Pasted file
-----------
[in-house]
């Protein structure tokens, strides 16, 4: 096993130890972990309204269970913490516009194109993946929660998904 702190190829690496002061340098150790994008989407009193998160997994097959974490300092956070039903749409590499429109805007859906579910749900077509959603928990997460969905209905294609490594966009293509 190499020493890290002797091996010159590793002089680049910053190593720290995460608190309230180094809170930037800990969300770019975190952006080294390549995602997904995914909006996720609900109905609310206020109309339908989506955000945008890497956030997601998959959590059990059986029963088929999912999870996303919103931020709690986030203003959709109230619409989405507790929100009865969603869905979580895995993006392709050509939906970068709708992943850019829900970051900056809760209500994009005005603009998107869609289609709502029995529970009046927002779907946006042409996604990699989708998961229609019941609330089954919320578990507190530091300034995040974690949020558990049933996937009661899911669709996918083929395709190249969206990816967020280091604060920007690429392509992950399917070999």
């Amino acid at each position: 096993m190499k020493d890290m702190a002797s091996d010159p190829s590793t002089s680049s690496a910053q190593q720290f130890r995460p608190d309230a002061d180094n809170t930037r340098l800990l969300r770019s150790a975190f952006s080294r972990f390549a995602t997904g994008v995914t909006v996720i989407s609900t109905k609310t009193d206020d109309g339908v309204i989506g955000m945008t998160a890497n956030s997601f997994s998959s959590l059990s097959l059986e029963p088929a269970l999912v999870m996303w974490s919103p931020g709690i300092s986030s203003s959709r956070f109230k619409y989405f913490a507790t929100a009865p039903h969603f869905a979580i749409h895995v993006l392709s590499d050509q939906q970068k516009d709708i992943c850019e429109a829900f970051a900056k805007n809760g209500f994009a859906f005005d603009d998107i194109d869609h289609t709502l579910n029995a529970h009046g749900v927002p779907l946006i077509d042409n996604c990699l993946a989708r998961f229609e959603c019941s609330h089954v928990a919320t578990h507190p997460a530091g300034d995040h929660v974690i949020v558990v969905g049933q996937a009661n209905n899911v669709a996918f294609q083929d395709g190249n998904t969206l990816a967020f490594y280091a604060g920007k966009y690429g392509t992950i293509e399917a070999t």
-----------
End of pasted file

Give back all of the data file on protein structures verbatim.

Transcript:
[in-house]
């Protein structure tokens, strides 16, 4: 096993130890972990309204269970913490516009194109993946929660998904 702190190829690496002061340098150790994008989407009193998160997994097959974490300092956070039903749409590499429109805007859906579910749900077509959603928990997460969905209905294609490594966009293509 190499020493890290002797091996010159590793002089680049910053190593720290995460608190309230180094809170930037800990969300770019975190952006080294390549995602997904995914909006996720609900109905609310206020109309339908989506955000945008890497956030997601998959959590059990059986029963088929999912999870996303919103931020709690986030203003959709109230619409989405507790929100009865969603869905979580895995993006392709050509939906970068709708992943850019829900970051900056809760209500994009005005603009998107869609289609709502029995529970009046927002779907946006042409996604990699989708998961229609019941609330089954919320578990507190530091300034995040974690949020558990049933996937009661899911669709996918083929395709190249969206990816967020280091604060920007690429392509992950399917070999």
């Amino acid at each position: 096993m190499k020493d890290m702190a002797s091996d010159p190829s590793t002089s680049s690496a910053q190593q720290f130890r995460p608190d309230a002061d180094n809170t930037r340098l800990l969300r770019s150790a975190f952006s080294r972990f390549a995602t997904g994008v995914t909006v996720i989407s609900t109905k609310t009193d206020d109309g339908v309204i989506g955000m945008t998160a890497n956030s997601f997994s998959s959590l059990s097959l059986e029963p088929a269970l999912v999870m996303w974490s919103p931020g709690i300092s986030s203003s959709r956070f109230k619409y989405f913490a507790t929100a009865p039903h969603f869905a979580i749409h895995v993006l392709s590499d050509q939906q970068k516009d709708i992943c850019e429109a829900f970051a900056k805007n809760g209500f994009a859906f005005d603009d998107i194109d869609h289609t709502l579910n029995a529970h009046g749900v927002p779907l946006i077509d042409n996604c990699l993946a989708r998961f229609e959603c019941s609330h089954v928990a919320t578990h507190p997460a530091g300034d995040h929660v974690i949020v558990v969905g049933q996937a009661n209905n899911v669709a996918f294609q083929d395709g190249n998904t969206l990816a967020f490594y280091a604060g920007k966009y690429g392509t992950i293509e399917a070999t």